Joanna Karolini: The bath is hot

Joanna Karolini: Drinking the waters , 2006 (Kilcullen’s Seaweed Baths) colour photograph 100 x 60 cm (approx); courtesy the artist

“The bath is hot” is a Polish idiom equivalent to “being in hot water.” It is a trespass of a norm. Joanna Karolini placed a fully functioning sauna (outside surface made from recycled wood) in Catalyst Arts, with the intention to alter a habitual attitude towards art galleries – ie, it is elitist, it is not for me. A sauna in a gallery is an anxious object; it has an ambiguous status, which means that the art can at any moment cease to be art, a shift against which art has no power to object.

The two hundred or so visitors to the sauna left no clear answer beyond their enjoyment of free cleansing and fun, ie, they valued the experience. They commented on a “luxurious moment,” they felt “relaxed and healthy,” they felt “different” on leaving the art gallery, and they hoped that the sauna would make Karolini a “popular artist.” I have no difficulty in thinking of their responses as signalling aesthetic experiences, but I am unsure whether the experiences altered their views of art.

The imposed assumption that the sauna-in-art-gallery will both enclose and process the participants, and thus evoke a unique configuration of sensual perceptions, connects Karolini’s art practice to a theory worked out by Marshall McLuhan in his Counter blast (p. 41). Forcing to the surface of consciousness some silent structural rules of art, by extending a particular sense, is expected to alter the way people perceive the world. Karolini could have installed the sauna on its own in a rehearsal of Duchamp’s Fountain . Her intention to change the configuration of sensual perceptions would have justified that. Her opposition to disinterested art forbade it. Instead, she chose a softer approach, installing two videos and several images scanned from her films and some digital photographs taken in Kilcullen Seaweed Baths, Victoria Baths, Manchester, and the Bath House in Enniscrone. By this she forged an analogy between video and photography as art and the sauna as art.

The ‘hut’ has been famously emancipated as an art object by Tracey Emin: The Last thing I said to you is don’t leave me here (1999) defined her art as confessional. The winner of the 2005 Turner Prize, Simon Starling, called his Shed boat- shed a physical manifestation of thought process. The straw walls and plastic roof of Glenn Loughran’s Hedge school (2006) housed the engaged community for eight weeks ( ).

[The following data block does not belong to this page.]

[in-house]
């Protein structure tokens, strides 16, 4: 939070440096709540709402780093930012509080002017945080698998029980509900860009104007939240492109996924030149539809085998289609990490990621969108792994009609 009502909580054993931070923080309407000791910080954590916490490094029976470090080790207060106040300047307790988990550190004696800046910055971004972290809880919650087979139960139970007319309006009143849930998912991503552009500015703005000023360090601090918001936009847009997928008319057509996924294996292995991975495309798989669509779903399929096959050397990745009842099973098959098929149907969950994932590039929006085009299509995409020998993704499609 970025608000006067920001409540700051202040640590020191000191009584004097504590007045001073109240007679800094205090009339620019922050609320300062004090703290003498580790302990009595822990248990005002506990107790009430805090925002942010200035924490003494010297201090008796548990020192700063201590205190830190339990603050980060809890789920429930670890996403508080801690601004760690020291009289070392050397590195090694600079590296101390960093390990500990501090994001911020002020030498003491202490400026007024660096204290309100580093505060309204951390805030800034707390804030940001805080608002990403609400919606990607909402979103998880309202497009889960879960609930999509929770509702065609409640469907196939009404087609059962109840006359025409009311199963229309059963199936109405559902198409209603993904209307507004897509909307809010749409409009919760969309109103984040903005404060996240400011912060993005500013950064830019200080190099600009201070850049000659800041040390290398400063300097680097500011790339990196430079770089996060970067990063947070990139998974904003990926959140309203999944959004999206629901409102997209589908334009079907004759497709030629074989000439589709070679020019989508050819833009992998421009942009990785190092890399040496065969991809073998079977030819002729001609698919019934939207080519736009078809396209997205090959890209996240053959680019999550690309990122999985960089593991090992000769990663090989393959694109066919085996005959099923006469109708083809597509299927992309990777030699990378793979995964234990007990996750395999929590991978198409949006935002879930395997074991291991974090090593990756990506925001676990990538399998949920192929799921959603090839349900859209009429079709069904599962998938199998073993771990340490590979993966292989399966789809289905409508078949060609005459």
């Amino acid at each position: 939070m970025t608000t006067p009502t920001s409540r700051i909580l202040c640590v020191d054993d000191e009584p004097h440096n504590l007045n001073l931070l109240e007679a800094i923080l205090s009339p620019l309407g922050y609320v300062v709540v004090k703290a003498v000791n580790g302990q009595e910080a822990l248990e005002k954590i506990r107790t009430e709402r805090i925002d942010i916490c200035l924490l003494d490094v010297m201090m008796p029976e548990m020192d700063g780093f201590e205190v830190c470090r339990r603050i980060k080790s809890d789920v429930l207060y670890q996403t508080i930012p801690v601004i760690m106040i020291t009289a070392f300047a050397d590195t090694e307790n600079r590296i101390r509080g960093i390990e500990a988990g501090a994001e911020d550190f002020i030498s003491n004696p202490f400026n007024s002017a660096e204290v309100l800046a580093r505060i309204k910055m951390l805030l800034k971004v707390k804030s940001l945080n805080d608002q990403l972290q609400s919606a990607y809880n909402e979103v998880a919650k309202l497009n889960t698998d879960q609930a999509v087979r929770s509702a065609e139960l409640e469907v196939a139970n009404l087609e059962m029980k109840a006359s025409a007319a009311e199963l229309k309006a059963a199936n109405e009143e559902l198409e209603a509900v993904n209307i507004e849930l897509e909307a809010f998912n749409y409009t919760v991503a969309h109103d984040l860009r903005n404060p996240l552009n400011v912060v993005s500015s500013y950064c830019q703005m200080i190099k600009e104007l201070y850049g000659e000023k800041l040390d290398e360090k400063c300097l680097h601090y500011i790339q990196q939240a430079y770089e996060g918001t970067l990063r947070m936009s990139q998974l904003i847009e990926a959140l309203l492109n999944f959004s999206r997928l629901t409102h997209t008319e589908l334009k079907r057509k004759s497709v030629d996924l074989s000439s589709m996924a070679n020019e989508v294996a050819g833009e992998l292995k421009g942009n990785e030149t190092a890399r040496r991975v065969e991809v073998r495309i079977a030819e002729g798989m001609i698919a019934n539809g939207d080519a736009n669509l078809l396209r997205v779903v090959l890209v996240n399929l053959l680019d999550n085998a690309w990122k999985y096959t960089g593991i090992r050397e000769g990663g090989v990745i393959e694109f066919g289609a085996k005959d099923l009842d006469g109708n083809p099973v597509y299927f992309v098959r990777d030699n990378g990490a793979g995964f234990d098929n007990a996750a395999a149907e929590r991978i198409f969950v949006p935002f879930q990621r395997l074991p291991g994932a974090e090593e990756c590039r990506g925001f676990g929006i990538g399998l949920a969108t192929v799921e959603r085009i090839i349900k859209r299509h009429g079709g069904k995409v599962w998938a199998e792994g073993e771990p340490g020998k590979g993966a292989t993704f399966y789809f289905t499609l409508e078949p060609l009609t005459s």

The proposal that creative freedom is a worthwhile public value, in the way in which art evokes a constant emergency for the senses, is worth repeating. It seems to be proposing “Live Art, Love Life.” Karolini’s taking on the non-fictional character of the sauna is ambitious because it calls both for skills she has to learn and for courage to present it as art. It is interesting as it connects to Plato (ideas – objects – representation of objects), to Aristotle (kallos kai agathos; cleansing – catharsis) and to anti-norm processes in art. It is dangerous because it has the power to alienate the public while being publicly funded.

Joanna Karolini: Sauna (interior & exterior), 2007 built with the help of Lawrence Street Workshop, 2.4 x 2.4 x 2.2 metres, built in 20 sections, flatpack; outside: recycled pallets; inside: ceiling – Canadian cedar, walls – spruce, benches – Obecia, frame – white wood; insulation: Kingspan; stove: household oil-heater; combustion chamber; barrel to hold granite stones around combustion chamber; enjoyed best at 90 degrees Celsius; courtesy the artist

Sauna (interior), 2007; courtesy the artist

Joanna Karolini: Seaweed sea, 2007 DVD still (Kilcullen’s Seaweed Baths), continous loop; courtesy the artist

Karolini offers a ground for reflection: we know what is worth having, but we don’t always feel its importance. By stealth, through sensual pleasure, she confirms that it is impossible to establish once for all what is, or is not, art (see, eg, Mukarovsky, 1936).

Slavka Sverakova is a writer on art.

Joanna Karolini: Coathangers , 2004 Victoria Baths, Manchester, photograph, 90 x 55 cm (approx); courtesy the artist

Reprinted from Circa 120, Summer Issue 2007, pp. 69 - 71